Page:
Washington: A minimum drinking age of 21 can actually save lives, a new US study has confirmed.
Researchers in the US found that studies done since 2006 - when a new debate over age-21 laws flared up - have continued to demonstrate that the mandates work.
The laws, studies show, are associated with lower rates of drunk-driving crashes among young people.
"The evidence is clear that there would be consequences if we lowered the legal drinking age," said lead researcher William DeJong, of Boston University School of Public Health.
The legal-drinking age in the US has had a winding history. In the early 1970s, 29 states lowered their legal drinking age to 18, 19 or 20, researchers said.
But after a rise in drunk-driving crashes among young people, many states began to reverse course. A change in federal law eventually pushed all states to adopt a minimum drinking age of 21 by 1988.
But in recent years, the benefits of the age-21 law have been challenged.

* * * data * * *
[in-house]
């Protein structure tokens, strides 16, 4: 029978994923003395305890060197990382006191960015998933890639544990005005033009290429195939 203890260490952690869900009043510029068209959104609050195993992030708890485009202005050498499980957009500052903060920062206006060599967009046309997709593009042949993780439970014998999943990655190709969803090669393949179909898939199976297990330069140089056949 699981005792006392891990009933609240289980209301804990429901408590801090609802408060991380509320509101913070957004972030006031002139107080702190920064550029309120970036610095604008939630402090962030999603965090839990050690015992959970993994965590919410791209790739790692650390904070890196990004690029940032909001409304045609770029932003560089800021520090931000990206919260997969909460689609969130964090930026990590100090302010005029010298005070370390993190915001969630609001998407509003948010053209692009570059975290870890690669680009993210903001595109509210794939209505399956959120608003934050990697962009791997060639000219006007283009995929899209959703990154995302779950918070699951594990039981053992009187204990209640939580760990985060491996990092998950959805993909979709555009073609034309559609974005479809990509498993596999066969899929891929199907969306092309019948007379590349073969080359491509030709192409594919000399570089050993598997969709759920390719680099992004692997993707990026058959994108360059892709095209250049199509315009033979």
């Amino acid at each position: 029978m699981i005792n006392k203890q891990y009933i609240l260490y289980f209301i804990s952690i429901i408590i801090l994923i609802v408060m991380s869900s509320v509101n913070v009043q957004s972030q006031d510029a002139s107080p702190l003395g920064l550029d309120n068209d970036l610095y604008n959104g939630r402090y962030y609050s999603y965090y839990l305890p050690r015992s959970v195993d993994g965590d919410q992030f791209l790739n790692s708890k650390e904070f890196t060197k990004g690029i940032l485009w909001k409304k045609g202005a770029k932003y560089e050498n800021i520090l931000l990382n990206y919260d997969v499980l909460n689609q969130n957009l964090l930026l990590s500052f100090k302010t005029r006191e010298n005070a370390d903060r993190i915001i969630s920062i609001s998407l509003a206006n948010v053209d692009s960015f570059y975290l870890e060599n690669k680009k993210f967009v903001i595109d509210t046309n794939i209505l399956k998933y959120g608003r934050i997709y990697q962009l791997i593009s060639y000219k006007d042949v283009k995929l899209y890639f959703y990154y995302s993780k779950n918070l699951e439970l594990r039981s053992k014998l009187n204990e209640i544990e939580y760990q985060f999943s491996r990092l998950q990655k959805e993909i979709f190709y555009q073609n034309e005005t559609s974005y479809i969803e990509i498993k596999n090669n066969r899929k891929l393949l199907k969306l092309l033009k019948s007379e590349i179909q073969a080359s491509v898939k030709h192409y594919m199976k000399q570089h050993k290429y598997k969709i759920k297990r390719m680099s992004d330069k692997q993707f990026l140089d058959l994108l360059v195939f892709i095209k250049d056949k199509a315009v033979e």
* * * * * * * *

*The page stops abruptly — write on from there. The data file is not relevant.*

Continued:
In one study, researchers found that, in 2011, 36 per cent of college students said in the past two weeks they had engaged in heavy episodic drinking (five or more drinks in a sitting, sometimes called "binge" drinking).
That compared with 43 per cent of students in 1988, the first year that all US states had an age-21 law. There was an even bigger decline among high school seniors - from 35 per cent to 22 per cent.
DeJong said that education can help discourage underage drinking. He said tougher enforcement of the age-21 law, rather than a repeal, is what's needed.
"Just because a law is commonly disobeyed doesn't mean we should eliminate it," DeJong said.
Clinical trials have found that when college towns put more effort into enforcing the law - and advertise that fact to students - student drinking declines.
"Some people assume that students are so hell-bent on drinking, nothing can stop them. But it really is the case that enforcement works," DeJong said.
The study was published in the Journal of Studies on Alcohol and Drugs.
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